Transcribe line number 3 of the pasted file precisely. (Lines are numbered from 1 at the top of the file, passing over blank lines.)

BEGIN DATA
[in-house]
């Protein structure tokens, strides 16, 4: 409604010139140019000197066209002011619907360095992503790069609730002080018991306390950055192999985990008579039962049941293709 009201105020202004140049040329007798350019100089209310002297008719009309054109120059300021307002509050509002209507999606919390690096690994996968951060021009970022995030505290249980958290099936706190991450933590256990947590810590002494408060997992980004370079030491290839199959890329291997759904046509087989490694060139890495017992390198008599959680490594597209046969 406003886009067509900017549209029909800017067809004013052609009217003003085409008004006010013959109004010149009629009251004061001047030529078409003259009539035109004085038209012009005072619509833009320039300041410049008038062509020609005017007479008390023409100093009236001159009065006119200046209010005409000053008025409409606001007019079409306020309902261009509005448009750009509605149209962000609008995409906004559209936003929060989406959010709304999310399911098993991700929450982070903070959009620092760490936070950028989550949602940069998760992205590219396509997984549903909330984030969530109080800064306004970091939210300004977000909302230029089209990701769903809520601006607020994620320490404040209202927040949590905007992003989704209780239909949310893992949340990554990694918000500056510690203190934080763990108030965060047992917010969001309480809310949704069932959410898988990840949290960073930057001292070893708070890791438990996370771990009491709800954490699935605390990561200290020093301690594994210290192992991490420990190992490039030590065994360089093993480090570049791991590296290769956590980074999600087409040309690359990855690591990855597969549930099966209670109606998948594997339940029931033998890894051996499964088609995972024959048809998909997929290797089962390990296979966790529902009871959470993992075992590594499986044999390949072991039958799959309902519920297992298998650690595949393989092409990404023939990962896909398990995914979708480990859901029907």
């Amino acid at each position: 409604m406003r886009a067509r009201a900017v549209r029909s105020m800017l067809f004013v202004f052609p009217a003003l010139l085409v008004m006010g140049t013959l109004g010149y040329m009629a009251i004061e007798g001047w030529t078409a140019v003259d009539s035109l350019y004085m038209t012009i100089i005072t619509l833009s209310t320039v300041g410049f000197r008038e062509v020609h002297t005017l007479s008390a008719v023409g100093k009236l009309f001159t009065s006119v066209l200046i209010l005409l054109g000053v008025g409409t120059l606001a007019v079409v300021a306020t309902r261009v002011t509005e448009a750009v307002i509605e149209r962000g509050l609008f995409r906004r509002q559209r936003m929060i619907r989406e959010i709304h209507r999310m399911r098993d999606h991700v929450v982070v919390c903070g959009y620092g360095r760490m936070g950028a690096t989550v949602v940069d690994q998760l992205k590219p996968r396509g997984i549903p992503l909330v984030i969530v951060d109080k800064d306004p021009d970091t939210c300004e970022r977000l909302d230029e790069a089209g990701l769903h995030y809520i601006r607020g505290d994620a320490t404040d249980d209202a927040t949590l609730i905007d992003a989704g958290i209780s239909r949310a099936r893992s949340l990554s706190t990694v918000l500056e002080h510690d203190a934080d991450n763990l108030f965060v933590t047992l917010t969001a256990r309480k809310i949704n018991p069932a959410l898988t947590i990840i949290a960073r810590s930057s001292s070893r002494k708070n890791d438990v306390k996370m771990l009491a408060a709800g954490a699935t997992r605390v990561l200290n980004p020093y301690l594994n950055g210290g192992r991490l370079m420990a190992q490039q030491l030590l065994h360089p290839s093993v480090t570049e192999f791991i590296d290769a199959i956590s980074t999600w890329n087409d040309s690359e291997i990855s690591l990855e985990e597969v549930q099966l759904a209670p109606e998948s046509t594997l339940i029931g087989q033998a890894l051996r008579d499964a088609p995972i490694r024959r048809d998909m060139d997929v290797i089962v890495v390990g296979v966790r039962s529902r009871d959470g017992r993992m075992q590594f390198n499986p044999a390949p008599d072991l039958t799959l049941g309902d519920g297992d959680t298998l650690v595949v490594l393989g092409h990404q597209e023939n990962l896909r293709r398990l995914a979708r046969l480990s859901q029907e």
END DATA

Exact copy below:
């Amino acid at each position: 409604m406003r886009a067509r009201a900017v549209r029909s105020m800017l067809f004013v202004f052609p009217a003003l010139l085409v008004m006010g140049t013959l109004g010149y040329m009629a009251i004061e007798g001047w030529t078409a140019v003259d009539s035109l350019y004085m038209t012009i100089i005072t619509l833009s209310t320039v300041g410049f000197r008038e062509v020609h002297t005017l007479s008390a008719v023409g100093k009236l009309f001159t009065s006119v066209l200046i209010l005409l054109g000053v008025g409409t120059l606001a007019v079409v300021a306020t309902r261009v002011t509005e448009a750009v307002i509605e149209r962000g509050l609008f995409r906004r509002q559209r936003m929060i619907r989406e959010i709304h209507r999310m399911r098993d999606h991700v929450v982070v919390c903070g959009y620092g360095r760490m936070g950028a690096t989550v949602v940069d690994q998760l992205k590219p996968r396509g997984i549903p992503l909330v984030i969530v951060d109080k800064d306004p021009d970091t939210c300004e970022r977000l909302d230029e790069a089209g990701l769903h995030y809520i601006r607020g505290d994620a320490t404040d249980d209202a927040t949590l609730i905007d992003a989704g958290i209780s239909r949310a099936r893992s949340l990554s706190t990694v918000l500056e002080h510690d203190a934080d991450n763990l108030f965060v933590t047992l917010t969001a256990r309480k809310i949704n018991p069932a959410l898988t947590i990840i949290a960073r810590s930057s001292s070893r002494k708070n890791d438990v306390k996370m771990l009491a408060a709800g954490a699935t997992r605390v990561l200290n980004p020093y301690l594994n950055g210290g192992r991490l370079m420990a190992q490039q030491l030590l065994h360089p290839s093993v480090t570049e192999f791991i590296d290769a199959i956590s980074t999600w890329n087409d040309s690359e291997i990855s690591l990855e985990e597969v549930q099966l759904a209670p109606e998948s046509t594997l339940i029931g087989q033998a890894l051996r008579d499964a088609p995972i490694r024959r048809d998909m060139d997929v290797i089962v890495v390990g296979v966790r039962s529902r009871d959470g017992r993992m075992q590594f390198n499986p044999a390949p008599d072991l039958t799959l049941g309902d519920g297992d959680t298998l650690v595949v490594l393989g092409h990404q597209e023939n990962l896909r293709r398990l995914a979708r046969l480990s859901q029907e």